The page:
Ideally when looking for shipping container house plans they should be based on interlocking containers into each other in the way containers were designed. Or on spans using the containers as exterior walls as this is also practical. Generally if it seems more hassle than its worth it probably is and likely to be more expensive than you need to be investing. Architects do have a habit of going overboard as chasing a prestigious award that brings them in more business can often be on their mind more than giving you a practical and functional home.
An interesting design of home but also using trees for helping shade the home seems to enhance the building as well. Having the central area as a passage between the two containers also assists with natural cooling. A pretty good design for the tropics.
When looking at the photos above its difficult to wonder who lives in a house like this although the main town photo at the top its difficult to identify that they are in fact all made from containers. What you have here though is a military training ground that can be reconfigured to suit the needs of the troops and scenarios for combat training. Green in essence because the buildings can be rejigged and reused but also a valuable piece of equipment for familiarisation in difficult areas of combat.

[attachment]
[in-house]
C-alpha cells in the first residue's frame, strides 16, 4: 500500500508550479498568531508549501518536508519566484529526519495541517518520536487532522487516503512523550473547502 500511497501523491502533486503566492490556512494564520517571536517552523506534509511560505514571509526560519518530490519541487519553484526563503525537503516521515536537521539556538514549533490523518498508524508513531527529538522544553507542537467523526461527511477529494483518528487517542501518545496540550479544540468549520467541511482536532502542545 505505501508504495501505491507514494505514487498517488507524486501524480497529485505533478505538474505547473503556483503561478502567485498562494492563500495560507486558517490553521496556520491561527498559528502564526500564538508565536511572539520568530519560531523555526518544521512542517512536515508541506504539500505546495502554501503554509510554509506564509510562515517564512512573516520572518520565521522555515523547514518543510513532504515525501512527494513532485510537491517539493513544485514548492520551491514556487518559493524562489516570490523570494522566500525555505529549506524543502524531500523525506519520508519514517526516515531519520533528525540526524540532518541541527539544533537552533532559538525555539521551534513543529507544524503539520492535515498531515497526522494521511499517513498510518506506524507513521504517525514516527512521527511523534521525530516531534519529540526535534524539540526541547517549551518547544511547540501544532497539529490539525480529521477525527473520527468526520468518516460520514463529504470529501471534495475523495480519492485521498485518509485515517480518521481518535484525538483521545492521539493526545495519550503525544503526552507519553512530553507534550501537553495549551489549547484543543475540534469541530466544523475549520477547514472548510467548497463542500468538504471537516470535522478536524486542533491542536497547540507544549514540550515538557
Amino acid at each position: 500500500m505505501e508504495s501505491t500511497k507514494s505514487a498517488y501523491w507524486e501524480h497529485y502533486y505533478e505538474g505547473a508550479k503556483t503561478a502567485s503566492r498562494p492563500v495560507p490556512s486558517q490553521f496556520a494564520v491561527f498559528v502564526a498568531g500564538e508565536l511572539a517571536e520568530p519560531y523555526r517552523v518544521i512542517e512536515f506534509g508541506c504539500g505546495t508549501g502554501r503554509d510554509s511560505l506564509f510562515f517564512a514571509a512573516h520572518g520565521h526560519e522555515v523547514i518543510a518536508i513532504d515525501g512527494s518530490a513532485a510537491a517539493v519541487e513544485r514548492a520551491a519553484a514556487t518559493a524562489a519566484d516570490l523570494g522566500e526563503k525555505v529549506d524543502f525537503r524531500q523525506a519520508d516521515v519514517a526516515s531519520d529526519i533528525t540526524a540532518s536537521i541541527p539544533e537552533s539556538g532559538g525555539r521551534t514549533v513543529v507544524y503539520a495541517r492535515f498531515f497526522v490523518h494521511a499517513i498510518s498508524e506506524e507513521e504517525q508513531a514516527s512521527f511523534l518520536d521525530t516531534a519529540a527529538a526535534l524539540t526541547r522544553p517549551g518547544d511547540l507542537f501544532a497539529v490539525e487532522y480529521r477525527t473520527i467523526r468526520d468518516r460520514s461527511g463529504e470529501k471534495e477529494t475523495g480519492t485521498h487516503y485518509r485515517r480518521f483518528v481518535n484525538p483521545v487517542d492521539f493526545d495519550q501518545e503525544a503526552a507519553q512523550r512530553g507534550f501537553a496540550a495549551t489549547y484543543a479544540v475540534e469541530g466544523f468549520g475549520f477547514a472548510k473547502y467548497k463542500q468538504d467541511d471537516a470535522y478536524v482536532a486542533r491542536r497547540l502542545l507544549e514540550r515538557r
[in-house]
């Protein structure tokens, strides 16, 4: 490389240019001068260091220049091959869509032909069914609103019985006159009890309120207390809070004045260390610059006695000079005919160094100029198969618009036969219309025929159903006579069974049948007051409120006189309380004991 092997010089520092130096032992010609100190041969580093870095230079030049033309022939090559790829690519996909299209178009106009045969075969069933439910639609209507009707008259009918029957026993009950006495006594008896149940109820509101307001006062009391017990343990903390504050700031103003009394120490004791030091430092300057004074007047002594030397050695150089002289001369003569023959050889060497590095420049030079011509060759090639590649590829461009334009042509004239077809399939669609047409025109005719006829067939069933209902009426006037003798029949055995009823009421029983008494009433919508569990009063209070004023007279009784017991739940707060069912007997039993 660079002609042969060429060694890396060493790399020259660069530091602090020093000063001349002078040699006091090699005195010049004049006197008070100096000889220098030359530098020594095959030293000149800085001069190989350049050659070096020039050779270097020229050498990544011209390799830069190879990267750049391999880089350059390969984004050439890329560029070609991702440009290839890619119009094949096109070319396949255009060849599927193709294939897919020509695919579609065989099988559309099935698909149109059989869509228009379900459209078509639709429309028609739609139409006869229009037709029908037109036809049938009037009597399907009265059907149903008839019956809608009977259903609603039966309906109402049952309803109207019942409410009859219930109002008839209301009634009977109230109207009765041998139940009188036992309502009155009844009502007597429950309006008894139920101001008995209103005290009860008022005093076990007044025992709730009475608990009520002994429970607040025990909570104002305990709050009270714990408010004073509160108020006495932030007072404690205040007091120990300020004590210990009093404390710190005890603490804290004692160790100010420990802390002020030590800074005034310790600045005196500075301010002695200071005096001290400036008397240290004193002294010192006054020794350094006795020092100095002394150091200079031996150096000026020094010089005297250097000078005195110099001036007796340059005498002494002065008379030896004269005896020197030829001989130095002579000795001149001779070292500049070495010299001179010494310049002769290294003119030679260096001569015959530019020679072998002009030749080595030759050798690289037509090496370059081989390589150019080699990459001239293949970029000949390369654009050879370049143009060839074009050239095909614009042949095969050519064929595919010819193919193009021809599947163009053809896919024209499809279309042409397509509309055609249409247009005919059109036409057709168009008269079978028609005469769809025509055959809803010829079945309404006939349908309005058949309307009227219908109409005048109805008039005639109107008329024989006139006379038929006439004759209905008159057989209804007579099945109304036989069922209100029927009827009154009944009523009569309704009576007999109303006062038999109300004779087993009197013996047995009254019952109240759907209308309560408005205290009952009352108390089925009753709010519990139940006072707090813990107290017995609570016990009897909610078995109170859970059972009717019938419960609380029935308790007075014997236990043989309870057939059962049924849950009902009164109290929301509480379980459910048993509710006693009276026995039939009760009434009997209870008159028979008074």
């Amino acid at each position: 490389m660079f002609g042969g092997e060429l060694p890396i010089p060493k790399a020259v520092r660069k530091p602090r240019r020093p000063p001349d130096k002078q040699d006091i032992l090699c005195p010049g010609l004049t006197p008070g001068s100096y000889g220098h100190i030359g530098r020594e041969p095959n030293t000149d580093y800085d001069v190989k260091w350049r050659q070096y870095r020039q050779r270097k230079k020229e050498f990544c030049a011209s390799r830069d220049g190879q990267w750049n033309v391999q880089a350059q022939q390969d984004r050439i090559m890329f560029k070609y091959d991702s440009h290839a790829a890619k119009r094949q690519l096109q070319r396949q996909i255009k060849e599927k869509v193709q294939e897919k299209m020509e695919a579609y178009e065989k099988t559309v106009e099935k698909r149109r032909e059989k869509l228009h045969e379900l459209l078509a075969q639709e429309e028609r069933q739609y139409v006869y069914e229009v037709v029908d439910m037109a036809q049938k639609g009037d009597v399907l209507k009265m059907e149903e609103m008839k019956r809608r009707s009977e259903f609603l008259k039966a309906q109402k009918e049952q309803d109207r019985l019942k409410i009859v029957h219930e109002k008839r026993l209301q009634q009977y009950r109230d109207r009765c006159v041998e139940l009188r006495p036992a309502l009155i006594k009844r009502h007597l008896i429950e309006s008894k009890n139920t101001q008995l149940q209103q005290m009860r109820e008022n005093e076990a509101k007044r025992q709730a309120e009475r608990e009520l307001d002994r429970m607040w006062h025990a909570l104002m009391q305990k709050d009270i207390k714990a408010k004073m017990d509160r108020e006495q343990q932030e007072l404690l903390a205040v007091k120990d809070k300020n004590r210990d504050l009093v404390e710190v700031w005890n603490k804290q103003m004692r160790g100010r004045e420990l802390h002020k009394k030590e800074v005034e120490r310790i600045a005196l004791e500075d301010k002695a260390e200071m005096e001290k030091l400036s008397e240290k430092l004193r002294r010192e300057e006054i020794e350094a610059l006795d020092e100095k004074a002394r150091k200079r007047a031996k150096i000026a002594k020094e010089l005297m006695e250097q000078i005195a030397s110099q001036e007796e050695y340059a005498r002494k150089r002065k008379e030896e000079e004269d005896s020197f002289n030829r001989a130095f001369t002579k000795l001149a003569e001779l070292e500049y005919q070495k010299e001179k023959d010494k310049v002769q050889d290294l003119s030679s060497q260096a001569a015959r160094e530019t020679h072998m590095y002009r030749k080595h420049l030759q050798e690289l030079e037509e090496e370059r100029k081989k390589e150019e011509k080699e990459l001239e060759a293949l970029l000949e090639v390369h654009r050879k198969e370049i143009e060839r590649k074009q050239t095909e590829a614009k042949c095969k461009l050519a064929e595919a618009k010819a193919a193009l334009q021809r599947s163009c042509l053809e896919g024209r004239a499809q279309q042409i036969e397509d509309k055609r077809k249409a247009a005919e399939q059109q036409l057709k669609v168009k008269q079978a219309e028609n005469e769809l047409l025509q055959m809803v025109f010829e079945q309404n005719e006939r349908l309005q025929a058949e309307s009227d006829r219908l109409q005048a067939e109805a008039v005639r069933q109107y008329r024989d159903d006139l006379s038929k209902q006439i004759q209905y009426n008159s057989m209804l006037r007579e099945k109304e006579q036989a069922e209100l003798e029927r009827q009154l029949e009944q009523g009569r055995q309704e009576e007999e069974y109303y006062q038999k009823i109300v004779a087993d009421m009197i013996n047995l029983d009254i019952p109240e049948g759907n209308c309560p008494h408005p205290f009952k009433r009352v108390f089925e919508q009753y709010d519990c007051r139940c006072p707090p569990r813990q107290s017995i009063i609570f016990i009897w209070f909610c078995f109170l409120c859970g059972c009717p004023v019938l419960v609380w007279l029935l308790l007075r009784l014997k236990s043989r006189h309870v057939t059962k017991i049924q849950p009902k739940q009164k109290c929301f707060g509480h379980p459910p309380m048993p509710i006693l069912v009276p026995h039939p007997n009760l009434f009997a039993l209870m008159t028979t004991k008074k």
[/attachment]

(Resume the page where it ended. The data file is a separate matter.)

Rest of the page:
Primarily done for the U.S. Marine Corps the MOUT training grounds can be found all over the world and if your interested in knowing more its worth contacting the manufacturer Allied Container Systems at their website.
When a tsunami hit Chile a devastated town left in its wake lost its school, local university students were able to rebuild the school within four weeks. Tabul is around 500km south west of Santiago and one of the worst areas hit by the tsunami. Finis Terrae University architecture department brought 56 of its advance students to design, equip and mount the school in the damaged town under the project name Viento Fuerte (Strong Wind).
A local company donated the 22 shipping container units needed where were insulated and designed round the concept of prefabricated building modules. 20 of the containers remained on the ground level while the last two were mounted on the first floor. An open area was formed between the containers to act as areas that can offer shade from the sun as well as rain cover for the children, with the remaining part of the existing school adjoined to the containers.
It shows how much can be done in 4 weeks and a video was put together of the project shown below :-
I have added this for interests sake to be honest as its not the most practical of shipping container buildings yet at the same time no doubt many are being used by people like the U.N. and military who can afford the extra costs involved of building a custom made container with electrical hydraulic systems.